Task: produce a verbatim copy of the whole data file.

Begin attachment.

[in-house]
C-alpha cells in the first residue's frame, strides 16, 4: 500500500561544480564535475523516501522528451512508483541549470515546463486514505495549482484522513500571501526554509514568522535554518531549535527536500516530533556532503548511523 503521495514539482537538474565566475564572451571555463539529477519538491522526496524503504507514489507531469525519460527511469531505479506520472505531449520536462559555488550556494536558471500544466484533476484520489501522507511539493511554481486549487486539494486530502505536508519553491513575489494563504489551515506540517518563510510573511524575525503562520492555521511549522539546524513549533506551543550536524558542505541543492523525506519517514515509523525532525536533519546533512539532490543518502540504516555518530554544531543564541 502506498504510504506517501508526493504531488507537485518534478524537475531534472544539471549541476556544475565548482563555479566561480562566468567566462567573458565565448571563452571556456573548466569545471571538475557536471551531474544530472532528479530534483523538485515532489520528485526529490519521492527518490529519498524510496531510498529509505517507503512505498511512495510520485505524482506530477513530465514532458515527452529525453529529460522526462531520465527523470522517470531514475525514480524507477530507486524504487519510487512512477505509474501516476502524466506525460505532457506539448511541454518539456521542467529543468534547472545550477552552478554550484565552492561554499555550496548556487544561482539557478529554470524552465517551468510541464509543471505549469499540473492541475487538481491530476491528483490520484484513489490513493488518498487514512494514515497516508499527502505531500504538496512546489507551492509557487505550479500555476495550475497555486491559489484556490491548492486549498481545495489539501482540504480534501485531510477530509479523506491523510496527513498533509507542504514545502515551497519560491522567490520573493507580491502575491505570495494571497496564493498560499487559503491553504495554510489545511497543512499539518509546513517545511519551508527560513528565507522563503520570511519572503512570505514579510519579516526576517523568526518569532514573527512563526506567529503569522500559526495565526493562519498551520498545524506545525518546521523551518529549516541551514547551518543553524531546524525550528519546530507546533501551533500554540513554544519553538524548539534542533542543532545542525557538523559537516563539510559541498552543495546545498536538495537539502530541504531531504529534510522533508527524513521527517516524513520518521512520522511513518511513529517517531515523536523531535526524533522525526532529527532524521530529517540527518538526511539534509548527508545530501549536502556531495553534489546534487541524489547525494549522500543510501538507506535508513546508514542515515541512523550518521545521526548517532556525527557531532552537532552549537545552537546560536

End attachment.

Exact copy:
[in-house]
C-alpha cells in the first residue's frame, strides 16, 4: 500500500561544480564535475523516501522528451512508483541549470515546463486514505495549482484522513500571501526554509514568522535554518531549535527536500516530533556532503548511523 503521495514539482537538474565566475564572451571555463539529477519538491522526496524503504507514489507531469525519460527511469531505479506520472505531449520536462559555488550556494536558471500544466484533476484520489501522507511539493511554481486549487486539494486530502505536508519553491513575489494563504489551515506540517518563510510573511524575525503562520492555521511549522539546524513549533506551543550536524558542505541543492523525506519517514515509523525532525536533519546533512539532490543518502540504516555518530554544531543564541 502506498504510504506517501508526493504531488507537485518534478524537475531534472544539471549541476556544475565548482563555479566561480562566468567566462567573458565565448571563452571556456573548466569545471571538475557536471551531474544530472532528479530534483523538485515532489520528485526529490519521492527518490529519498524510496531510498529509505517507503512505498511512495510520485505524482506530477513530465514532458515527452529525453529529460522526462531520465527523470522517470531514475525514480524507477530507486524504487519510487512512477505509474501516476502524466506525460505532457506539448511541454518539456521542467529543468534547472545550477552552478554550484565552492561554499555550496548556487544561482539557478529554470524552465517551468510541464509543471505549469499540473492541475487538481491530476491528483490520484484513489490513493488518498487514512494514515497516508499527502505531500504538496512546489507551492509557487505550479500555476495550475497555486491559489484556490491548492486549498481545495489539501482540504480534501485531510477530509479523506491523510496527513498533509507542504514545502515551497519560491522567490520573493507580491502575491505570495494571497496564493498560499487559503491553504495554510489545511497543512499539518509546513517545511519551508527560513528565507522563503520570511519572503512570505514579510519579516526576517523568526518569532514573527512563526506567529503569522500559526495565526493562519498551520498545524506545525518546521523551518529549516541551514547551518543553524531546524525550528519546530507546533501551533500554540513554544519553538524548539534542533542543532545542525557538523559537516563539510559541498552543495546545498536538495537539502530541504531531504529534510522533508527524513521527517516524513520518521512520522511513518511513529517517531515523536523531535526524533522525526532529527532524521530529517540527518538526511539534509548527508545530501549536502556531495553534489546534487541524489547525494549522500543510501538507506535508513546508514542515515541512523550518521545521526548517532556525527557531532552537532552549537545552537546560536